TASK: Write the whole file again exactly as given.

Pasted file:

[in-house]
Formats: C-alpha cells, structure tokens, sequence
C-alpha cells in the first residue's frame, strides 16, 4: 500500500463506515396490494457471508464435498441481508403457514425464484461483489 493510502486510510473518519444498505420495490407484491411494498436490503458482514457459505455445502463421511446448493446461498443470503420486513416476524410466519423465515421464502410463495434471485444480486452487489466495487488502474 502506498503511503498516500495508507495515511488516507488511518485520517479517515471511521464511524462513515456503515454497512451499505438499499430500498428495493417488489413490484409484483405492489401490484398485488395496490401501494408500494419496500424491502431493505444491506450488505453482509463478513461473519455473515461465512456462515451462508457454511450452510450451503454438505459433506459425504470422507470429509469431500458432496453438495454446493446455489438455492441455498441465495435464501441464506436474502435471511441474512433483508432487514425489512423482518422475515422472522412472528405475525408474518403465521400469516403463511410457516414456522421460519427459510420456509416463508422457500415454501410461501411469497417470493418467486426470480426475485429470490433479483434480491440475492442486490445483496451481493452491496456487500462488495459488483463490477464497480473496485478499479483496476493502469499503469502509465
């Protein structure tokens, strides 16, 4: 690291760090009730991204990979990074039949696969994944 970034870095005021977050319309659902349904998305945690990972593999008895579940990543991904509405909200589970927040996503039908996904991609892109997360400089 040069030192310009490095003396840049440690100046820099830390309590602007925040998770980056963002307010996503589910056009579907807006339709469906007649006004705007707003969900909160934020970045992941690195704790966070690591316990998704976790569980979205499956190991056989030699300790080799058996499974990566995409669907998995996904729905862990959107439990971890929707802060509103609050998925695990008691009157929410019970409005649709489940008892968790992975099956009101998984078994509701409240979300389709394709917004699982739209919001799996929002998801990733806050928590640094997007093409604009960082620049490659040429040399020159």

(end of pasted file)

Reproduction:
[in-house]
Formats: C-alpha cells, structure tokens, sequence
C-alpha cells in the first residue's frame, strides 16, 4: 500500500463506515396490494457471508464435498441481508403457514425464484461483489 493510502486510510473518519444498505420495490407484491411494498436490503458482514457459505455445502463421511446448493446461498443470503420486513416476524410466519423465515421464502410463495434471485444480486452487489466495487488502474 502506498503511503498516500495508507495515511488516507488511518485520517479517515471511521464511524462513515456503515454497512451499505438499499430500498428495493417488489413490484409484483405492489401490484398485488395496490401501494408500494419496500424491502431493505444491506450488505453482509463478513461473519455473515461465512456462515451462508457454511450452510450451503454438505459433506459425504470422507470429509469431500458432496453438495454446493446455489438455492441455498441465495435464501441464506436474502435471511441474512433483508432487514425489512423482518422475515422472522412472528405475525408474518403465521400469516403463511410457516414456522421460519427459510420456509416463508422457500415454501410461501411469497417470493418467486426470480426475485429470490433479483434480491440475492442486490445483496451481493452491496456487500462488495459488483463490477464497480473496485478499479483496476493502469499503469502509465
């Protein structure tokens, strides 16, 4: 690291760090009730991204990979990074039949696969994944 970034870095005021977050319309659902349904998305945690990972593999008895579940990543991904509405909200589970927040996503039908996904991609892109997360400089 040069030192310009490095003396840049440690100046820099830390309590602007925040998770980056963002307010996503589910056009579907807006339709469906007649006004705007707003969900909160934020970045992941690195704790966070690591316990998704976790569980979205499956190991056989030699300790080799058996499974990566995409669907998995996904729905862990959107439990971890929707802060509103609050998925695990008691009157929410019970409005649709489940008892968790992975099956009101998984078994509701409240979300389709394709917004699982739209919001799996929002998801990733806050928590640094997007093409604009960082620049490659040429040399020159």